Thanking the speakers and the sponsoring organisations that together make the conference possible, he used his opening address to update the audience on the IRTE, its umbrella organisation SOE and the organisation’s ongoing role in the burgeoning transport industry.
Key developments for IRTE over the last year, he said, started with July’s inauguration of a new patron in the form of Beverley Bell, senior traffic commissioner for Great Britain. “We’re honoured that she agreed to join us a patron. We’ve already done a lot of work with Mrs Bell, particularly on our trustee board, and I have no doubt that she will be instrumental in taking the IRTE forward and keeping the institute relevant for the transport industry it serves.”
Turning to the IRTE’s technician licensing scheme irtec, Stephenson told delegates that registrants numbers are now well on the way to 8,000. Under the directions of the irtec steering group and the expert working panel, he stated that the scheme’s popularity is going from strength to strength, not only among the major truck and bus OEMs’ dealerships, but also in independent workshops.
Certified technicians, he said, are improving professionalism in the transport sector, driving up standards and proving their skills and competency against independent assessments. “irtec sets the bar for UK technicians. When trained and assessed to the irtec standards, first-time MOT pass rates rise, quality of maintenance is better and vehicle breakdown profiles are lower. It’s absolutely the right thing to do… Next we intend to move irtec technician licensing into Europe.”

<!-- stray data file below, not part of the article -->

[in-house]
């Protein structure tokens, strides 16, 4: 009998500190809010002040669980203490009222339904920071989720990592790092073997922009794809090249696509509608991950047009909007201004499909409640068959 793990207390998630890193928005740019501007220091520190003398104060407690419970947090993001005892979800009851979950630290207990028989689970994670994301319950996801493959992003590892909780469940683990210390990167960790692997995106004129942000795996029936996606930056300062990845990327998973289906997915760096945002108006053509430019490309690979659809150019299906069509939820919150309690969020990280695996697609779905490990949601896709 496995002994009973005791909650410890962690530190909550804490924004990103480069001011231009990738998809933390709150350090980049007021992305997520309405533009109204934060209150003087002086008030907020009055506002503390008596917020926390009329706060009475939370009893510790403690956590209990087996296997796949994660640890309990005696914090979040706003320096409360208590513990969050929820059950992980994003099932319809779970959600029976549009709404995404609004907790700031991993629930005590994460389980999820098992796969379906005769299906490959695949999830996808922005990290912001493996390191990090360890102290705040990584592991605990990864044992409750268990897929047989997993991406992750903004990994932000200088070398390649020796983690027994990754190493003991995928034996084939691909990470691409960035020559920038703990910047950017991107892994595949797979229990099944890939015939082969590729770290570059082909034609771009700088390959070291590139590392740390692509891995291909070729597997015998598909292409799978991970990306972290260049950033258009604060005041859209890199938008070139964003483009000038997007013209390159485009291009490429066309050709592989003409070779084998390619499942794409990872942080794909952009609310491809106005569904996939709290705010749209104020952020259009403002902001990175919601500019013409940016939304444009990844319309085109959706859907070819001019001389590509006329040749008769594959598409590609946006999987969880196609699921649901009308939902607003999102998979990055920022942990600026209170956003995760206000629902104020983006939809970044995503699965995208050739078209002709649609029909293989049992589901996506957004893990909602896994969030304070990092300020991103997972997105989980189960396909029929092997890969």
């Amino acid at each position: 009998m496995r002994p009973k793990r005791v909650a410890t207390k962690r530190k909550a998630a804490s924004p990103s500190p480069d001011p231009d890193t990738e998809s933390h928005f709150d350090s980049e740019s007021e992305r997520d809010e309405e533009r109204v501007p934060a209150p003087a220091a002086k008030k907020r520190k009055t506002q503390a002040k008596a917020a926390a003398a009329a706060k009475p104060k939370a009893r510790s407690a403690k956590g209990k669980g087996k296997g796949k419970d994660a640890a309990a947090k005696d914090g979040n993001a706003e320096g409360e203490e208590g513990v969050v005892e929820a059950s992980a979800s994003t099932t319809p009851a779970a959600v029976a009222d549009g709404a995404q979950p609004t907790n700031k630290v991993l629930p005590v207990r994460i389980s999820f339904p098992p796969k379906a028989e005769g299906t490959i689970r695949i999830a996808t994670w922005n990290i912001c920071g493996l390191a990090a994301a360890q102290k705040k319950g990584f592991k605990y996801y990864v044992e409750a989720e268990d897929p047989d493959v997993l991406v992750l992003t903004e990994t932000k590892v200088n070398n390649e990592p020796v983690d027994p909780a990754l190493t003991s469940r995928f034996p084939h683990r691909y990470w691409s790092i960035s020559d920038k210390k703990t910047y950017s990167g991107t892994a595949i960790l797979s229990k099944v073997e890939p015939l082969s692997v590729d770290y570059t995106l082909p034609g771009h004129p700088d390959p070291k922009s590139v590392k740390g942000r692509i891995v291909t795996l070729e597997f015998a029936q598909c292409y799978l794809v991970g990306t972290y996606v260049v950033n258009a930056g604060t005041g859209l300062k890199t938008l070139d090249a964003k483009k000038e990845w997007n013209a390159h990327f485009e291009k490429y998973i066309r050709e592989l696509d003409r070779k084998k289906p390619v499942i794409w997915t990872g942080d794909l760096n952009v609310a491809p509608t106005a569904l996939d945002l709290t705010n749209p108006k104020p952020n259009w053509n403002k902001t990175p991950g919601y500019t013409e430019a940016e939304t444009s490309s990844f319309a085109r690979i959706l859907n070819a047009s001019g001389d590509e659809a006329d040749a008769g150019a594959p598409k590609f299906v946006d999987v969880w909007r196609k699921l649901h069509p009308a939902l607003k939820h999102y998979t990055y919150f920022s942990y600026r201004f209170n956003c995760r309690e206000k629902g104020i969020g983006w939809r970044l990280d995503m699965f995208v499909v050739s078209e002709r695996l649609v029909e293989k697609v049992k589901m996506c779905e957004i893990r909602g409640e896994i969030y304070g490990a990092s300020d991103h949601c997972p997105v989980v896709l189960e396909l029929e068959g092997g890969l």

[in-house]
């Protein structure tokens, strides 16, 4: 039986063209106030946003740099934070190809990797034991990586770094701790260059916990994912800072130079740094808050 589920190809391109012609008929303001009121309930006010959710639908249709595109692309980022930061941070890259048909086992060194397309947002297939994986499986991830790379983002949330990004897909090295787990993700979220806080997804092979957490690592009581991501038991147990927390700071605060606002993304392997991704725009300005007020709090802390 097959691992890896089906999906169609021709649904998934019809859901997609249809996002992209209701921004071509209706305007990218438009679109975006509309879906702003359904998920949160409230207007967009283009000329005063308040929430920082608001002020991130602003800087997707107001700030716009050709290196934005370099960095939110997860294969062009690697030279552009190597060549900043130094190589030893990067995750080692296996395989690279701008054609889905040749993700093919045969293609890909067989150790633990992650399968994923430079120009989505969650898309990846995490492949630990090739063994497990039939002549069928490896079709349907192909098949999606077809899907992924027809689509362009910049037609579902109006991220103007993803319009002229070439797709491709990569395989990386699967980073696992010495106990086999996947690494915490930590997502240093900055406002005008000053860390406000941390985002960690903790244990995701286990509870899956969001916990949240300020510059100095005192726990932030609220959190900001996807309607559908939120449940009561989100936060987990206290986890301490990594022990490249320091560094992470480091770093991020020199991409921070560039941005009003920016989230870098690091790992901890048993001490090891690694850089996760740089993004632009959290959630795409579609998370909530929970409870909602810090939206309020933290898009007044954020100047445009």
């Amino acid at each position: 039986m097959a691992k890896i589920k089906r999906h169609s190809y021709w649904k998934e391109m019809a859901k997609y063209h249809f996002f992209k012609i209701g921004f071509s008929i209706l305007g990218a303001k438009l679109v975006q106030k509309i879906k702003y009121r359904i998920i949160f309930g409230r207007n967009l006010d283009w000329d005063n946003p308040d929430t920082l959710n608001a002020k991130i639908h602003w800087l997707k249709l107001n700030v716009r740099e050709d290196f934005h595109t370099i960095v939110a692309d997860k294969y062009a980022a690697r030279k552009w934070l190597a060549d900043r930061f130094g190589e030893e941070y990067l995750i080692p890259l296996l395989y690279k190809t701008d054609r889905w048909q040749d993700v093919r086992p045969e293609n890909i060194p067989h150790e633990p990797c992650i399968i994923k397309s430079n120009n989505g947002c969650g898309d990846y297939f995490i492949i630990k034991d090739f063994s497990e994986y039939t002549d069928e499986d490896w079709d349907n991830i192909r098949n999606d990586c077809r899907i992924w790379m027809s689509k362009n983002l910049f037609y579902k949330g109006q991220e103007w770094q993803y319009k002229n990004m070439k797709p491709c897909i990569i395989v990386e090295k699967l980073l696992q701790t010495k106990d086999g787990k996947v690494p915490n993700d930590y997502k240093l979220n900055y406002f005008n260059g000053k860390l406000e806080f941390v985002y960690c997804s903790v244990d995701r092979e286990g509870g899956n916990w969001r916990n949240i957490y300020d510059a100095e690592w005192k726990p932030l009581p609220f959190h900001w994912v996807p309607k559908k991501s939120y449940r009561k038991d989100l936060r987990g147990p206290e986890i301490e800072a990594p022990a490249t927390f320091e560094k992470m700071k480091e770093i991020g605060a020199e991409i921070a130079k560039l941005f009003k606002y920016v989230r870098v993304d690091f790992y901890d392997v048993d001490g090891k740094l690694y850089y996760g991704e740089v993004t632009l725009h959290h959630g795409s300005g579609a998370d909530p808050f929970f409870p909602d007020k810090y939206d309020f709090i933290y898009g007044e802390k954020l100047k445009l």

Talking of engineering skill, Stephenson turned to this year’s national Skills Challenge for bus and coach technicians, which, he asserted, had been the most successful to date. Staged over several days during the summer, the competition stretched host organisation S&B Automotive Academy, in Bristol – and IRTE is now expecting this popular event to grow further. “Participants were highly engaged and, you know, these young people demonstrated that they have the potential to become fleet engineers, even directors, in their own right. I urge you to get involved in the future.”
Moving on to the organisation itself, Stephenson said that the SOE is seeing a transformation. From a declining membership a few short years ago, the society is now in growth mode, with numbers now up to 16,000 he told delegates. “We’ve got aggressive targets for membership growth in 2017 up to 17,000 and beyond that the goal is 20,000, which, I believe is achievable.”
But the SOE is not only looking after its outward facing side and in closing Stephenson pointed to the London head office refurbishment and the revitalised team under the leadership of newly confirmed chief executive Ian Chisholm. “Ian has brought in a new management team. Under his stewardship, I know we can be confident of growing this organisation over the next decade and ensuring its relevance and role for members and the industry.”